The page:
Joan Mitchell, Bracket, 1989.

©ESTATE OF JOAN MITCHELL/KATHERINE DU TIEL/THE DORIS AND DONALD FISHER COLLECTION AT THE SAN FRANCISCO MUSEUM OF MODERN ART

The Baltimore Museum of Art and the San Francisco Museum of Modern Art have revealed plans for a major Joan Mitchell retrospective. Currently slated to open in April 2020 at the BMA, the exhibition is notable namely because it will be the first-ever Mitchell retrospective to be staged in the United States. (The Kunsthaus Bregenz in Austria previously hosted a Mitchell retrospective in 2015 that traveled to the Museum Ludwig in Cologne later that year.) The retrospective will then travel to SFMOMA in September 2020 and make a stop at the Guggenheim Museum in New York in February 2021.

“The time is right for a thoughtful reconsideration of Mitchell’s work and her impact on postwar painting on both sides of the Atlantic,” Neal Benezra, the director of SFMOMA, said in a statement of Mitchell, who was based in New York and, later, France, where she died in 1992. Christopher Bedford, the BMA’s director, said that Mitchell is “a riveting subject for the present moment.”

Mitchell was well-known during her lifetime as a painter of abstractions, many of them featuring intense bursts of vibrant hues that recall the landscapes upon which they were loosely based. “I am not a member of the make-it-ugly school,” Mitchell told the late critic Irving Sandler of her taste for bright colors in the article “Mitchell Paints a Picture,” first published in the October 1957 issue of ARTnews. A key member of the New York School, Mitchell was one of the few female Abstract Expressionists to be immediately written into art history.

The Mitchell retrospective will include some of her most famous works, including 1956’s East Ninth Street, a painting in the collection of the Museum of Contemporary Art in Los Angeles that draws on half-remembered visions of a Manhattan cityscape, with swirls of burnt umber, mustard yellow, and deep blue evoking the commotion she may have once witnessed outside her studio window. But the show—which is curated by the BMA’s Katy Siegel and SFMOMA’s Sarah Roberts—will also feature rarely scene works and materials related to Mitchell’s career, among them sketchbooks and archival photographs.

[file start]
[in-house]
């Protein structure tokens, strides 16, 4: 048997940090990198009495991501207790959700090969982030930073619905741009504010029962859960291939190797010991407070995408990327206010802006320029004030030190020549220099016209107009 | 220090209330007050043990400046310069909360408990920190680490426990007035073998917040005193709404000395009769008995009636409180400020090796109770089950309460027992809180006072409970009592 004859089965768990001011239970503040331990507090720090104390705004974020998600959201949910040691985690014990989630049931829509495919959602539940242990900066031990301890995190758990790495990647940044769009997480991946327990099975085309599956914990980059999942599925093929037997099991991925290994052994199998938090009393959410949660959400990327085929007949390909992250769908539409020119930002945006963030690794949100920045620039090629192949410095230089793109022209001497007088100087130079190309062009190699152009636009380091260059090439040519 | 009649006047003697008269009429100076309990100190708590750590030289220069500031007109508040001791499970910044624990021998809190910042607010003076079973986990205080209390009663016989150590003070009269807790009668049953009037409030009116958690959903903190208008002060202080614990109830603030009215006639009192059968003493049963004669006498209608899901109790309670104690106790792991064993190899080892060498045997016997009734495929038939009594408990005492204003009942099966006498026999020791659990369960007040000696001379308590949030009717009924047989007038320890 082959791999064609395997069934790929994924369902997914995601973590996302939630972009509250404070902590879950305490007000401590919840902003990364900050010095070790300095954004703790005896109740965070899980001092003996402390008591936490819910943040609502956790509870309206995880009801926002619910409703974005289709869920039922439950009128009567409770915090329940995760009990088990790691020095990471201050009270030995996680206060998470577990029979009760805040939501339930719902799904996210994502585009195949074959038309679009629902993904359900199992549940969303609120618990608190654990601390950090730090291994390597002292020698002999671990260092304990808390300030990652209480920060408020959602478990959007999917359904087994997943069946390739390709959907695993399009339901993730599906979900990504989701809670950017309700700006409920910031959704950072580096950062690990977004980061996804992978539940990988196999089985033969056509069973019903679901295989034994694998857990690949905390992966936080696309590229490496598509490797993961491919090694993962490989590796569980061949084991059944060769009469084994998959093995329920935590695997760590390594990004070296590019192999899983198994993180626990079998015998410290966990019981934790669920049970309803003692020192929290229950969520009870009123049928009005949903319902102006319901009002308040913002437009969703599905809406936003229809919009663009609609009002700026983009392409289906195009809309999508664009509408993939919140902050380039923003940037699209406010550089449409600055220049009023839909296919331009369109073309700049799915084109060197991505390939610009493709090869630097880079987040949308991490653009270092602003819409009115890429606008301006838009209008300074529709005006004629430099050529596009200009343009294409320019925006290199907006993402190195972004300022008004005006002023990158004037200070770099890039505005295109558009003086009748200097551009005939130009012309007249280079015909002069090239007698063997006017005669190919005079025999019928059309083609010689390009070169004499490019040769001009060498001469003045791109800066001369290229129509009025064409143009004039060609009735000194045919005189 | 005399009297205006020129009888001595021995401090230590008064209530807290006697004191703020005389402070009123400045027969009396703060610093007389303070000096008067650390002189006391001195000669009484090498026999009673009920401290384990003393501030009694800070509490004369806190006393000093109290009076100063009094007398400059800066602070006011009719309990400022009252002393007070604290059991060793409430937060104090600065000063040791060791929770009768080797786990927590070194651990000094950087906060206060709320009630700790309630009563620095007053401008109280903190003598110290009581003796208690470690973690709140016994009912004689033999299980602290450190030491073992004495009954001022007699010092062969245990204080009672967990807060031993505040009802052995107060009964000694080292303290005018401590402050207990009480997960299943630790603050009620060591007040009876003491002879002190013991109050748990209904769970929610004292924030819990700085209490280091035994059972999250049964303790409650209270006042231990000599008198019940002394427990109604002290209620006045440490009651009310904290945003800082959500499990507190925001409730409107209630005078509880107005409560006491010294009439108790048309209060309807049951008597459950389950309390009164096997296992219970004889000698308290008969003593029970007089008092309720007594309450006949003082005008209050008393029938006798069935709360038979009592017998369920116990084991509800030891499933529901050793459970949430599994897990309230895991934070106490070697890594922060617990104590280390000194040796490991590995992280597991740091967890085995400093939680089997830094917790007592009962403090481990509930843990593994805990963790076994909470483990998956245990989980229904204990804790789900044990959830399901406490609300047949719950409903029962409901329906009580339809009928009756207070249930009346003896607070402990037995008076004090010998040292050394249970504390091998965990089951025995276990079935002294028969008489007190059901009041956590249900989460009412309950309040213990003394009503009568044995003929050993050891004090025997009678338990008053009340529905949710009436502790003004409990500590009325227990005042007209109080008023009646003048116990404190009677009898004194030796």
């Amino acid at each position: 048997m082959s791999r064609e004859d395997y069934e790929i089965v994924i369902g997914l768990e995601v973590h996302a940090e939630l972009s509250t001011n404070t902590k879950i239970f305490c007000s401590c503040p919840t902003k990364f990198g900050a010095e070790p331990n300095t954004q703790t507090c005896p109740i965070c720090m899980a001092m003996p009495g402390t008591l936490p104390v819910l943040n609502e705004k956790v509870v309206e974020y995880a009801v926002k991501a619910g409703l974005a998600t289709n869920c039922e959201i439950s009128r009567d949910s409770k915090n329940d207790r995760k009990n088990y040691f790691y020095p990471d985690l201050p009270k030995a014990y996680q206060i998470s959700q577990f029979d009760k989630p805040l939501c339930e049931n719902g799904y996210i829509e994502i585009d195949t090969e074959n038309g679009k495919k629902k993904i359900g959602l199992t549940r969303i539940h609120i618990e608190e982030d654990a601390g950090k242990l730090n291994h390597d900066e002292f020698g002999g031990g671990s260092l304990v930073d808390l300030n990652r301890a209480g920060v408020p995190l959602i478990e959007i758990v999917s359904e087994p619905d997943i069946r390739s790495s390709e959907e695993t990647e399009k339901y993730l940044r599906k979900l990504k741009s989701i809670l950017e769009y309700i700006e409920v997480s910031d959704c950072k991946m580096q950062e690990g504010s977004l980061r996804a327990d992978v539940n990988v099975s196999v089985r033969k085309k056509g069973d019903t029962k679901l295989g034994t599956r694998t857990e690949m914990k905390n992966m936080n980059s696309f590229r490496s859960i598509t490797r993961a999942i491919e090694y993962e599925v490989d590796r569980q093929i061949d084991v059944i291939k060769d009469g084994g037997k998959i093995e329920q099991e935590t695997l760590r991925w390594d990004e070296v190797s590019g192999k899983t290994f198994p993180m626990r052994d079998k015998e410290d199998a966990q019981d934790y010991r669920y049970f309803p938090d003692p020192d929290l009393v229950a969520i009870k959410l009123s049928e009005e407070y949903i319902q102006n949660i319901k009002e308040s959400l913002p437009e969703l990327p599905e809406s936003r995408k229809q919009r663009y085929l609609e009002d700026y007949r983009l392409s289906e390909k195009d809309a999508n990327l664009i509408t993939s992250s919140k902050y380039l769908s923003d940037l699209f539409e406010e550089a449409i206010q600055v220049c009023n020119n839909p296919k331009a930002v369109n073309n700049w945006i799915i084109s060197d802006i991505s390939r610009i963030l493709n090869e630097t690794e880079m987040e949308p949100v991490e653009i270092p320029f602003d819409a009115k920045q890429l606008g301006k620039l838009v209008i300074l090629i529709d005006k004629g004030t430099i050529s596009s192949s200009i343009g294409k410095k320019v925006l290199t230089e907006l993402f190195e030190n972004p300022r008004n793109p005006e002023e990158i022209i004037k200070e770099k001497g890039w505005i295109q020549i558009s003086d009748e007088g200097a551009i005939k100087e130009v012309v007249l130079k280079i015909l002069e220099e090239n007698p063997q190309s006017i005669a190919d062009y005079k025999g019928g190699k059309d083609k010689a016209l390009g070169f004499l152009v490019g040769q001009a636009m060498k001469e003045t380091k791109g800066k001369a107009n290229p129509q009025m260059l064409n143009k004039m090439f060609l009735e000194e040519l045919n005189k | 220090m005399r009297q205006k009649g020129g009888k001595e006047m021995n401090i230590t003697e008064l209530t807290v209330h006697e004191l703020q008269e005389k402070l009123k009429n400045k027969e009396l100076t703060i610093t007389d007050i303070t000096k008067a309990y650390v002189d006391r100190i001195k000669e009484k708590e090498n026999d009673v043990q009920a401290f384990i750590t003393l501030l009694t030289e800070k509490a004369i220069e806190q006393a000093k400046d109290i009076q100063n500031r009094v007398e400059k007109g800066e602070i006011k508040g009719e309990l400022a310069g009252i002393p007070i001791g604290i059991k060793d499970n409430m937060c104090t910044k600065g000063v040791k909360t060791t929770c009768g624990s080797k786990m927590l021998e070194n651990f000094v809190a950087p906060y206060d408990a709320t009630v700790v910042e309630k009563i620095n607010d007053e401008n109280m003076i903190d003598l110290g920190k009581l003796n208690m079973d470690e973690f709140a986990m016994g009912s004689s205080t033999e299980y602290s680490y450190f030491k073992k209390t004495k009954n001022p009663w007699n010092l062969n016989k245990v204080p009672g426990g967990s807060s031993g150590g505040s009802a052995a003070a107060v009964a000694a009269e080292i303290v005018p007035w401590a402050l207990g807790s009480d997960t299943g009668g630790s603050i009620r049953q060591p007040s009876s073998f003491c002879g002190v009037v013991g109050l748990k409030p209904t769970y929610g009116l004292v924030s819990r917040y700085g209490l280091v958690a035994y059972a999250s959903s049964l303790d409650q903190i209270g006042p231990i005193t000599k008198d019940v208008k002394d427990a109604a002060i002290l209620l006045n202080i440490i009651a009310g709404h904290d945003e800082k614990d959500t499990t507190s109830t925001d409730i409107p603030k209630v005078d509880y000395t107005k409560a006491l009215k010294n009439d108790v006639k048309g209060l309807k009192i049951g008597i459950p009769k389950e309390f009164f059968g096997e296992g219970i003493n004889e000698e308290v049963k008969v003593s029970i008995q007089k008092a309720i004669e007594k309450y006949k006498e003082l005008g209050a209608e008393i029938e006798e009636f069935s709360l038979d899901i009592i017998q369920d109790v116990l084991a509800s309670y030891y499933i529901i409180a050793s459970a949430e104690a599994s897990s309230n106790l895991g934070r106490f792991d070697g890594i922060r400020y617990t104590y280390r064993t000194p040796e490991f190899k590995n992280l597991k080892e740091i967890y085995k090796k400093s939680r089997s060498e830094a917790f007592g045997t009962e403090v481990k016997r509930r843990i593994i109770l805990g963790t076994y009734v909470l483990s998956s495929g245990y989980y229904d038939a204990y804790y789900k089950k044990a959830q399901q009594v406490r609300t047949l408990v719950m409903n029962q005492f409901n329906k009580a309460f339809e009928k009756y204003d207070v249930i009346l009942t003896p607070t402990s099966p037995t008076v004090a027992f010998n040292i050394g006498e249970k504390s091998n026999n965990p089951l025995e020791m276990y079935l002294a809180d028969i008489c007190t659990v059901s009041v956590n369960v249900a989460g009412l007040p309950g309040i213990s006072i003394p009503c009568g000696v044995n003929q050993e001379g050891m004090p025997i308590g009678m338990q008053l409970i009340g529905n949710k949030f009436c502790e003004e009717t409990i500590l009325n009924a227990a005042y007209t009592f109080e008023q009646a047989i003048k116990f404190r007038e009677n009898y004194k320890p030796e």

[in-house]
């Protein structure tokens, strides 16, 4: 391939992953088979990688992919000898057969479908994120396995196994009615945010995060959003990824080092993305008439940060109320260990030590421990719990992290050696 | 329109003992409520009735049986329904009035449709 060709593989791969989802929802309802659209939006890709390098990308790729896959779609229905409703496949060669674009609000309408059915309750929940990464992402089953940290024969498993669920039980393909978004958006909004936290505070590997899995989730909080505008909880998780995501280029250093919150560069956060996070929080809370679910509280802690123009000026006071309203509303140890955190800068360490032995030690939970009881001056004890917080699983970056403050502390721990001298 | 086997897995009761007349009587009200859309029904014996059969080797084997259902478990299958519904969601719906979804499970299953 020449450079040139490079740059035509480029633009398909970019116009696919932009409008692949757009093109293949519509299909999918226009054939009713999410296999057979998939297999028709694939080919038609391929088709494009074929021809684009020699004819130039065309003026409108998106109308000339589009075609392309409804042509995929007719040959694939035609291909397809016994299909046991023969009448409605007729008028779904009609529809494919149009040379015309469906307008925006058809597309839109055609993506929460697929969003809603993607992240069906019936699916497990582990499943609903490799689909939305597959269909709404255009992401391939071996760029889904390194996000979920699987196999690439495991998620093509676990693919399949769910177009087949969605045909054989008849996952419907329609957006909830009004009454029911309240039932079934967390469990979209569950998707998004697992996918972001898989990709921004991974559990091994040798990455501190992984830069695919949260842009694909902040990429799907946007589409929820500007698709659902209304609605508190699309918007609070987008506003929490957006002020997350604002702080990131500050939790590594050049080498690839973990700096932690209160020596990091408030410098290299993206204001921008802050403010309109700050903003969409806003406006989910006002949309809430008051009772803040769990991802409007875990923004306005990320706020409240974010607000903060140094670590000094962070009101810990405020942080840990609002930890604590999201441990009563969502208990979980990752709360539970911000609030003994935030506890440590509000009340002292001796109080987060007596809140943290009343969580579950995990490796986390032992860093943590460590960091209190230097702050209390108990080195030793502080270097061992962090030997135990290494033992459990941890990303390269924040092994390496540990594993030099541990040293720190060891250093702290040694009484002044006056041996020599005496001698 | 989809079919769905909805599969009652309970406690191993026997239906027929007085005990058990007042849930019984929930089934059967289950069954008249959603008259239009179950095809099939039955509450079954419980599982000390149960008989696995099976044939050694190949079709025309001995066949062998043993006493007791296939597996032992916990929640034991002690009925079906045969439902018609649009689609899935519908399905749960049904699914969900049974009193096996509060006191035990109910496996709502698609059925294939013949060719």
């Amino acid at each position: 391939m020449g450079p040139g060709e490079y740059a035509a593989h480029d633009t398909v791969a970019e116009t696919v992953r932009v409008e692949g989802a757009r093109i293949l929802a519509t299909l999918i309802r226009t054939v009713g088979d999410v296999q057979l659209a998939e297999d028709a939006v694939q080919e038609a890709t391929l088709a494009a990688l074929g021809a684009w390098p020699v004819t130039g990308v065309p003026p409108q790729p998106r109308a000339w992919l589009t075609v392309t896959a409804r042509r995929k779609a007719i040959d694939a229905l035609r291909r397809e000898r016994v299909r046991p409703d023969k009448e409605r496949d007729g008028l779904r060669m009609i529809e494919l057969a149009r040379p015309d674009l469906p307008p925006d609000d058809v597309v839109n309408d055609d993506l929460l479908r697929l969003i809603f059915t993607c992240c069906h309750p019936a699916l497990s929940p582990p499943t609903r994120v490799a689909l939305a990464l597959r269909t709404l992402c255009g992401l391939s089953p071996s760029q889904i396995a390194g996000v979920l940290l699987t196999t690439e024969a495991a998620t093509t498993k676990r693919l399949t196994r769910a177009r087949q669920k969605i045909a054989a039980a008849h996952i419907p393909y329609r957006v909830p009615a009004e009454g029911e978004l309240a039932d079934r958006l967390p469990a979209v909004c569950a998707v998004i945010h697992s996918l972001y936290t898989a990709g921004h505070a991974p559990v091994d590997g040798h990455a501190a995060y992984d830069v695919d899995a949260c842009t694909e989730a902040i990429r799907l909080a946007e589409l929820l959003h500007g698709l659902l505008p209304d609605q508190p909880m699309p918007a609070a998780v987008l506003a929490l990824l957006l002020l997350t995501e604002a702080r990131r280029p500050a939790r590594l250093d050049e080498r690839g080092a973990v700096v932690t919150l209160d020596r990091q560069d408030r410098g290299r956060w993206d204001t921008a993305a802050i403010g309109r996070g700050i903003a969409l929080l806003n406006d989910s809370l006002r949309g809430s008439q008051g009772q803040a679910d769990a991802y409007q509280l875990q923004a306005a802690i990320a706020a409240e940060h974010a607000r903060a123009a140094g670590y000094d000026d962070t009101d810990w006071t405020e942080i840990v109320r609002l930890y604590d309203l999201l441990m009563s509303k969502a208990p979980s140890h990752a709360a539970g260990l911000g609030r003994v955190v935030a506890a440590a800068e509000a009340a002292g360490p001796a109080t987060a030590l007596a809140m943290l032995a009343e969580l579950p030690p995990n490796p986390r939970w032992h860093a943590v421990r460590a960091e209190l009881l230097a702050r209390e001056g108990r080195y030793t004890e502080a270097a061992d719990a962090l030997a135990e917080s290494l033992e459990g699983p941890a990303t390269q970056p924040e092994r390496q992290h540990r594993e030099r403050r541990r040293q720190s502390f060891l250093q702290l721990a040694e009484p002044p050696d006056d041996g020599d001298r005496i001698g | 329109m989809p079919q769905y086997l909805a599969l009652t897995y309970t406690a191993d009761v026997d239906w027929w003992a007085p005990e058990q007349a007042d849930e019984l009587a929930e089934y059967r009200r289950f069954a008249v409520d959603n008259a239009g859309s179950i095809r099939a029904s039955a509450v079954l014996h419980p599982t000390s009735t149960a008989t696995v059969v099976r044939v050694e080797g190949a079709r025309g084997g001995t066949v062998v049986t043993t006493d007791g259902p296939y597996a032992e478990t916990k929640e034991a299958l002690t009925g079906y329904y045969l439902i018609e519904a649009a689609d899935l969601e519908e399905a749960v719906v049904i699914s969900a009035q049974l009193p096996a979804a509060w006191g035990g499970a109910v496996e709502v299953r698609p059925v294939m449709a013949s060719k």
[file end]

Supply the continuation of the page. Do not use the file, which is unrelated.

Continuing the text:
The news of the traveling show comes following the announcement last month that the Joan Mitchell Foundation would now be represented by David Zwirner gallery. (Mitchell’s foundation had long worked with New York’s Cheim & Read gallery, which had helped cement the artist’s reputation through a series of exhibitions and catalogues over the years.) A sudden interest in Mitchell’s market has followed. Last week, Bloomberg’s Katya Kazakina called Mitchell the “belle of [Art] Basel,” noting that her work had begun commanding higher prices than ever before. Earlier this week, a Mitchell painting was bought at the Art Basel booth of Hauser & Wirth for $14 million by a European collector; another work, from the 1950s, was bought for $7.5 million at David Zwirner’s booth.

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